“Working from home is a future-looking technology,” according to Stanford Professor Nicholas Bloom. The latter conducted the biggest study to date on 2,000 employees to go further than the hype observed in the tech industry. But why bringing remote work in the first place? And how to implement it properly? This was the topic of the meetup aimed at CTOs and animated by Tech Rocks at Algolia’s headquarters in Paris (watch the replay [FR]).
Four speakers shared their experiences of remote work in their companies:
Here is our recap in 10 points:
1. Remote work means a higher productivity for devs
Your office doesn’t always provide your employees with the best environment for deep work. Conversely, working at home or in a coworking space comes with less distractions than your office where developers can be interrupted more easily by colleagues. Remote work enables people to choose their own conditions to optimize their performance.
“Remote work helps employees focus more on a given task by letting you choose your distraction-free environment.” — Youen Chéné, CTO at Saagie
2. Remote work is an “unfair advantage” for hiring
Two things here: first, the idea that your next hire is available and located close to your office is obsolete. Second, the flexibility of working remotely is very appreciated among the developer community. So on top of giving you access to a bigger pool of potential hires, remote work makes your company more attractive when it comes to talent acquisition.
“Remote work enables us to hire beyond our first geographic circle. It is key to attract senior developers in a context of high turnover.” — Youen Chéné, CTO at Saagie
3. Remote work leads to a better quality of life
Adopting remote work company-wide makes you more competitive regarding talent acquisition. The same applies for retention, as working remotely comes with higher satisfaction from your employees. Flexible office hours and no commuting time offer the unique opportunity to balance one’s professional and personal lives, which is ideal for senior engineers with children.
“For an employee, working remotely means 1-2 extra hours dedicated to personal time per day.” — Frank Rousseau, Senior Software Engineer at CGWire, ex-CTO at Cozy Cloud
4. Remote work strengthens your company culture
Informal standup meetings and decisions based on oral communication lead to an asymmetry of information. With remote employees, you need to move from oral to written communication. This framework will benefit your company as a whole since you will improve the way knowledge is shared between employees.
“As a CTO, one of your job is to make your engineers happy at work. At comet, remote work has proven to be a powerful retention lever.” — Arnaud Aubry, CTO at comet
5. Go remote-first
When allowing partial or full-time remote in your company, you need to adapt the way you manage your teams. An important shift is to consider that work is asynchronous by default. It is a healthy mindset as each employee is responsible for managing their own workload independently. This is all the more true when your team is split into different time zones.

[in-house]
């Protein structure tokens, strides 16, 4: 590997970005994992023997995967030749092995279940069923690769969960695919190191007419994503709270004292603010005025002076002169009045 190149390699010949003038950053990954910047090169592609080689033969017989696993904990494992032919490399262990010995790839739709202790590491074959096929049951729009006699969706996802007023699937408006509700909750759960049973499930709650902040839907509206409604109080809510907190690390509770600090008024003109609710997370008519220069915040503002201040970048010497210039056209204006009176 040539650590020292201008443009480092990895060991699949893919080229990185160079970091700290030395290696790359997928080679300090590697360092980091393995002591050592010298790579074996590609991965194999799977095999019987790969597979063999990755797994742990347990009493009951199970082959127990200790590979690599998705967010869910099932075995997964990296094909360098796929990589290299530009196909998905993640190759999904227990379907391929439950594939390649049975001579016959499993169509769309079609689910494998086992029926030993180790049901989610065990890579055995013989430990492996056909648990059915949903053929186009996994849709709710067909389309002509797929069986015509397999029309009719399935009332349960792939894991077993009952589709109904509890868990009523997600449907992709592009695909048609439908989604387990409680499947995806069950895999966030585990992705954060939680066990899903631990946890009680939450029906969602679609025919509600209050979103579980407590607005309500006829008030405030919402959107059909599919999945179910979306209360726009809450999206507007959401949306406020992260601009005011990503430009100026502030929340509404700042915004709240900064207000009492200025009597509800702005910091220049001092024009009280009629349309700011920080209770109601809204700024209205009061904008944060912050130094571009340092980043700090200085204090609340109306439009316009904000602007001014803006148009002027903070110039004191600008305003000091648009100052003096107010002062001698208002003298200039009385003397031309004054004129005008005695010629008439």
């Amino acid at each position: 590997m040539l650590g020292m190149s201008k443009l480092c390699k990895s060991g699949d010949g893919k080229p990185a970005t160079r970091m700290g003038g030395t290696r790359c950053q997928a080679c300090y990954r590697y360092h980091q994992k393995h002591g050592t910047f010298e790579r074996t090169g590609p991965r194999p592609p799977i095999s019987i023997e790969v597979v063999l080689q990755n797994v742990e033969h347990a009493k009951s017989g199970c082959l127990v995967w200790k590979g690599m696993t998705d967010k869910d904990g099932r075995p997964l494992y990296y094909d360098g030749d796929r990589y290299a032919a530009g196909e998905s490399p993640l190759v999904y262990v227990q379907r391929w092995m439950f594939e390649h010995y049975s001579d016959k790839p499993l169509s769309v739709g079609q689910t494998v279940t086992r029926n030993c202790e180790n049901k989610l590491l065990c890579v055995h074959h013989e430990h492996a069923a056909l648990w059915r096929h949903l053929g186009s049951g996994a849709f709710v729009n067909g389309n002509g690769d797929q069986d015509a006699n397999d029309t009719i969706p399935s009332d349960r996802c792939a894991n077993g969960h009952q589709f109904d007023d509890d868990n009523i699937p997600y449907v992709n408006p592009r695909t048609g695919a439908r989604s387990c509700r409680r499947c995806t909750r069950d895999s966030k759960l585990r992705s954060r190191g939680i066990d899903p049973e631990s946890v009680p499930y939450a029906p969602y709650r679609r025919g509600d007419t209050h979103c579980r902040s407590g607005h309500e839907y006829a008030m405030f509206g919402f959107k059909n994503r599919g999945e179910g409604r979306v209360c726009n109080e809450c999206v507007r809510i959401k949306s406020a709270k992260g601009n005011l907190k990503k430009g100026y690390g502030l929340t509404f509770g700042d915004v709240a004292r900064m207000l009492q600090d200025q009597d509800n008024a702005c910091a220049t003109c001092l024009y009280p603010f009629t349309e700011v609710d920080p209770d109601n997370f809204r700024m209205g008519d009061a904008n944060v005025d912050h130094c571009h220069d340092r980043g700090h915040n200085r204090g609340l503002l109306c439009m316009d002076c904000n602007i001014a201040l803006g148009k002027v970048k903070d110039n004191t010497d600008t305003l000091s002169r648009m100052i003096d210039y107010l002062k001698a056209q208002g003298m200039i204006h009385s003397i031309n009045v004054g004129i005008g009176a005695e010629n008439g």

“When you go remote-first, you need to consider that it is an exception to have everybody in the same room for a meeting.” — Jean-Laurent de Morlhon at Docker
6. Try with remote freelancers
The necessary discipline to adopt remote work often comes from a freelance background. Making the experiment with distant freelancers can be a great starting point for companies before implementing remote work for employees.
“As a freelancer, you’re the only person in charge of your business. It is often the first experience of working remotely.” — Jean-Laurent de Morlhon at Docker
7. Make your work more visible
Remote work is healthy for your tech team, since it requires more clarity and asynchronous communication. Hence the importance of a great documentation. Also with a written culture, you have the opportunity to help your employees’ work gain more exposure. Initiatives such as internal weekly newsletters should be encouraged.
“One of the remote Docker employee is connected all day long to the dev room with his camera on via Zoom. It mimics a physical presence into the room.” — Jean-Laurent de Morlhon at Docker
8. Focus on alignment
Alignment must resonate with each team member’s daily missions. It indicates the tasks to be completed, the results to be achieved and the vision behind them. When hiring remote employees, the notion is even more essential and must be written down. Frameworks such as Objective Key Results (OKR) developed by Intel and Scorecards inspired by Geoff Smart and Randy Street’s bestseller “Who: the A Method for Hiring” will help you guide all employees towards the company’s end-game goals.
“Alignment must gives the answer to the questions: what to do and why do it?” — Arnaud Aubry, CTO at comet
9. Define clear rituals
When working remotely, employees need new habits to help them structure their weeks. Beyond standup meetings, 1:1s and agile sprints, it is important for a team to gather physically. Hence the importance of having the entire team reunited (every 5-6 weeks) at the office or during team retreats. Collecting feedback regularly will enable you to iterate on the way work and rituals are organized.
“At Saagie, we want everybody to be at the same level of information. This is why everybody attends meetings in front of their computer, whether they are working remotely or at the office.” — Youen Chéné, CTO at Saagie
10. Adopt the best tools
Remote work wouldn’t be possible without enabling tools. Slack, GitLab and Zoom are prevalent software for communication while 360° cameras by Owl Labs and gaming headsets and have proven to be valuable hardware.
“At comet, some teams have started to replace meetings with issues on GitLab.” — Arnaud Aubry, CTO at comet
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